VNA releases photo book of Agent Orange victims

May 5, 2006
VNA acting general director Nguyen Quoc Uy (left) presents a copy of “For the Victims of Agent Orange,” published by the VNA Publishing House and the Viet Nam Association for Victims of AO/dioxin. — VNS Photo Truong Vi
HA NOI — The Vietnam News Agency (VNA) yesterday presented an illustrated book titled “For the Victims of Agent Orange,” depicting the effects of Agent Orange/dioxin on generations of Vietnamese, to the Viet Nam Association for Victims of Agent Orange/dioxin (VAVA).
The 144-page photo album, containing 100 pictures and selected articles in Vietnamese and English, has been published by the VNA Publishing House.
The book was handed over by VNA’s Acting General Director Nguyen Quoc Uy to Dang Vu Hiep, Chairman of VAVA, at a ceremony in Ha Noi.
“Though there have been several illustrated books on AO/dioxin and the victims in recent years, the book “For the Victims of Agent Orange” is a comprehensive document compiled painstakingly,” Hiep said in his speech. The book identifies AO, which was supplied by the US chemical firms and sprayed by the US army from 1961 to 1971 in the American War, as the source of creating the “cross generational pain.”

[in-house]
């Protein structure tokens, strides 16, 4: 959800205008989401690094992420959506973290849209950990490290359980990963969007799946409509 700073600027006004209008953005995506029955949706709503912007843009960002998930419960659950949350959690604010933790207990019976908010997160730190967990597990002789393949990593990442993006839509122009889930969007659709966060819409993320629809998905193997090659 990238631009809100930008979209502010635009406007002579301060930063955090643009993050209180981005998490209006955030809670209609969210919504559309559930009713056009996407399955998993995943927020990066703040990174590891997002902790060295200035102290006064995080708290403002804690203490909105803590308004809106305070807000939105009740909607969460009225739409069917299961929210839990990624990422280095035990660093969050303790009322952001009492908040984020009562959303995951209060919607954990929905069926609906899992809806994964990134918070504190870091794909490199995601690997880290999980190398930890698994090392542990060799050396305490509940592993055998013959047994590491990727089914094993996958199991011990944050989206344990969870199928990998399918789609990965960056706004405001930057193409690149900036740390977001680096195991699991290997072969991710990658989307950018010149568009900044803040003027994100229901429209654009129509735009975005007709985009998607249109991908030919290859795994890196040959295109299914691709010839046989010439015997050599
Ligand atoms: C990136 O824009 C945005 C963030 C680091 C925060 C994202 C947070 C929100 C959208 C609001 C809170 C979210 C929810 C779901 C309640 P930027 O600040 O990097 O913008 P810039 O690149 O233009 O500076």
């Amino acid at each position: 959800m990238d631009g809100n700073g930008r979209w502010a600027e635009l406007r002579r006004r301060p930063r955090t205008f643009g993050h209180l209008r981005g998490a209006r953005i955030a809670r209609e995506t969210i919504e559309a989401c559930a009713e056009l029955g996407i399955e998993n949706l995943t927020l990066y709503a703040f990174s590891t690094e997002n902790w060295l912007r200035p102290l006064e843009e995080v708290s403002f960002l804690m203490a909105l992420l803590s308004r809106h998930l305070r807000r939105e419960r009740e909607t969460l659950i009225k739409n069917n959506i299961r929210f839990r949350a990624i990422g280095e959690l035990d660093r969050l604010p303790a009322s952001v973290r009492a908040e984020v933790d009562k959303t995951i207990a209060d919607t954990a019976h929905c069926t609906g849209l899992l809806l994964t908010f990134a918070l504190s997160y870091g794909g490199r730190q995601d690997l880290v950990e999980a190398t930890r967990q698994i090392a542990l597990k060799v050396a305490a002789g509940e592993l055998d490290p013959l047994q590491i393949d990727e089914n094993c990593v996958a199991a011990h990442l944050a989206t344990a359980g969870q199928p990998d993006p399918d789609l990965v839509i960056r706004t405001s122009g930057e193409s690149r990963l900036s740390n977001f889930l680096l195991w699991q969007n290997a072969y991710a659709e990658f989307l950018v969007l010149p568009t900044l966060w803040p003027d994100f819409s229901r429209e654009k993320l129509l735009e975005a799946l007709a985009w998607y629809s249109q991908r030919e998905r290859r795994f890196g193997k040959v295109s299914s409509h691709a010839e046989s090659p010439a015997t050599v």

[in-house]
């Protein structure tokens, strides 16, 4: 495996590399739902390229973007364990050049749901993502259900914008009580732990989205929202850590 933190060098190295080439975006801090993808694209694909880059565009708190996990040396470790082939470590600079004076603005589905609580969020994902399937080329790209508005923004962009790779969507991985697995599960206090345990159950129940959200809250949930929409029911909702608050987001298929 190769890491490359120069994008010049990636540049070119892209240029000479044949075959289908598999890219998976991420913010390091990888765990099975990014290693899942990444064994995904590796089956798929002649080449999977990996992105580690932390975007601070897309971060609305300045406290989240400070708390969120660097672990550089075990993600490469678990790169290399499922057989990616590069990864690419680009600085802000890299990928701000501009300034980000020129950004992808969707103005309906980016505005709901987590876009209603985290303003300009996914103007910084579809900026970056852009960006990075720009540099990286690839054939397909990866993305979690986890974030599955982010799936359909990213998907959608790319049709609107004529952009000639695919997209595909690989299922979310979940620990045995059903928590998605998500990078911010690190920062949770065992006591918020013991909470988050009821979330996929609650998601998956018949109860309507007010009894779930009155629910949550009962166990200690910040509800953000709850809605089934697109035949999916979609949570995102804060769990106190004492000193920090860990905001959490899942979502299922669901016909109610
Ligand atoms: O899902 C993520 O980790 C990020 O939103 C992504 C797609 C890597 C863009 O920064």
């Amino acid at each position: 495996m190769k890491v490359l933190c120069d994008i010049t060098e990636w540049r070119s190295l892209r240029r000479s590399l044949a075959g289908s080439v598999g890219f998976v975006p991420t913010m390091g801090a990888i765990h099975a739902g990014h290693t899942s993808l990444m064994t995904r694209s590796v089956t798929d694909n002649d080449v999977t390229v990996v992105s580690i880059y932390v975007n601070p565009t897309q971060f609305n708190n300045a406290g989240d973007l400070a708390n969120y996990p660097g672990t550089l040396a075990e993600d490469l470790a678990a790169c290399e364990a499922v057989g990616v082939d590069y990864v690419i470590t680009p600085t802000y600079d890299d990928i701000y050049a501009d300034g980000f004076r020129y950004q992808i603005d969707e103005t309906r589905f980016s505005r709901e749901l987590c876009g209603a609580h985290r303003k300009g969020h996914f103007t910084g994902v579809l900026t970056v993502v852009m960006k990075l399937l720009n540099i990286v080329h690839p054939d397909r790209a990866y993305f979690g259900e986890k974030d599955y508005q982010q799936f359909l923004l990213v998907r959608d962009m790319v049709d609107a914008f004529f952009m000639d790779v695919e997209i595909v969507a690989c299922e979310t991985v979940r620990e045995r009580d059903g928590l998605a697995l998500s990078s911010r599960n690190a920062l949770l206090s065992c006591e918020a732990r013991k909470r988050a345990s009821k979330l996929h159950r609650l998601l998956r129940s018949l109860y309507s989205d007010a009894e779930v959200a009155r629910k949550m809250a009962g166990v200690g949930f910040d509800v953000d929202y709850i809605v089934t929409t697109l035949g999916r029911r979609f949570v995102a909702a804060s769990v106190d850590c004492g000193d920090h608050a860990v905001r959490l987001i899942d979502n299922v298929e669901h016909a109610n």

Around 4.8 million Vietnamese people are affected by the toxic chemical, the book stated, and many victims struggle daily with the aftereffects of the deadly chemical.
VNA’s Deputy General Director Tran Mai Huong called the AO/dioxin victims as the most wretched and unfortunate ones. “Their lives are more fearful than death,” he said, pointing to the physical pain and poverty suffered by the victims.
The book provides a more systematic study and the current status of Vietnamese victims of AO/dioxin to the community at large and international social organisations, Huong said.
The publication is also expected to bolster the upcoming appeal on the lawsuit of Vietnamese AO victims lodged against the US chemical manufacturers.
The book consists of five parts: The Destruction of Agent Orange, Cross Generational Pain, Conscience and Action, Overcoming Their Plight, and Conscience Awakened. The book ends with aspirations and desires of victims, who mostly share the simple dreams of having a proper home, medical treatment or jobs for their children and assistance for farming.
On the occasion, VNA also set up a fund “For the Pain of Agent Orange” for domestic and international donors to help the victims. Seventeen donors, including some VNA members, yesterday received certificates for funding the publication of the book. — VNS

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